Mysterious railway discovered on coast of Llyn Peninsula

The existence of the tracks came as a surprise to locals.

Mysterious rail tracks leading out to sea were revealed off the Gwynedd coast this week leaving locals stunned.

Many people living in Barmouth were unaware of the narrow-gauge tracks which were submerged beneath the sea on the northern end of the beach for many decades.It is thought shifting sand patterns caused the sea to slowly uncover the long-lost railway.

Local roofer Dicky Sharp, said he had found the "railway to Cantre'r Gwaelod" - the local legend of the ancient sunken kingdom in Cardigan Bay.When Dicky shared his photos on Facebook, many people commented their theories as to the railway’s purpose.

Their existence came as a surprise to most.

One person said, “I thought I knew every inch of Barmouth but I have never come across this.”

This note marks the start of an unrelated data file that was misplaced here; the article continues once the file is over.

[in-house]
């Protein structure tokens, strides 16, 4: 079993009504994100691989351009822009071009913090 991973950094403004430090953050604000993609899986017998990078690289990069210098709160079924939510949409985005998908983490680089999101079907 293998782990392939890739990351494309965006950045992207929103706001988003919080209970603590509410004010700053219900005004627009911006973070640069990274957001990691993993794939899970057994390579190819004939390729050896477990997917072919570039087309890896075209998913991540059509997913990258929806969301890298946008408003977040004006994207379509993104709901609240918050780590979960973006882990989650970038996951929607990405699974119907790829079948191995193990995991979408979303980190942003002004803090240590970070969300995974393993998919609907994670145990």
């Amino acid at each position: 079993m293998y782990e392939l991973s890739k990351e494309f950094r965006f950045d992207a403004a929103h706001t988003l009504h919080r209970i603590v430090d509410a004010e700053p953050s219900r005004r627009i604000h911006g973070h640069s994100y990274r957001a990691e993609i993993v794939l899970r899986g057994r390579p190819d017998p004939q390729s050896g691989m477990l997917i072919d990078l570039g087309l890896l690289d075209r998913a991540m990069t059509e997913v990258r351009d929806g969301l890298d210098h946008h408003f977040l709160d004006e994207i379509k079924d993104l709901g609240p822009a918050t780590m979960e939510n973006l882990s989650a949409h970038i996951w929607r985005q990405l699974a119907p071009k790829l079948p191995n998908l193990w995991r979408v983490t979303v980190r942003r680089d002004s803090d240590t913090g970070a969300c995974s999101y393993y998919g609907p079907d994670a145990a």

One theory is that they were used to move wheeled bathing machines to the sea’s edge.

Some people speculated that the tracks were initially part of the town’s sea wall. Following a great storm in 1928 the walls were destroyed.

However, the sea wall theory was rejected by local historian Hugh Griffth Roberts who said, “The sea wall was built by professional contractors and it’s extremely unlikely they would have left valuable equipment lying around in a resort that was building a reputation with its visitors.”He believes the railway tracks pre-date the sea wall by at least 40 years and were probably laid in the 1800s for the towns new sewage system.Last year a 10ft hole opened up on the northern promenade following high tides and strong winds. Emergency repairs were carried out after investigations found 180 sq metres of the prom had collapsed.400 sq metres of the sea defence, promenade and adjacent highway had been damaged by the storm.

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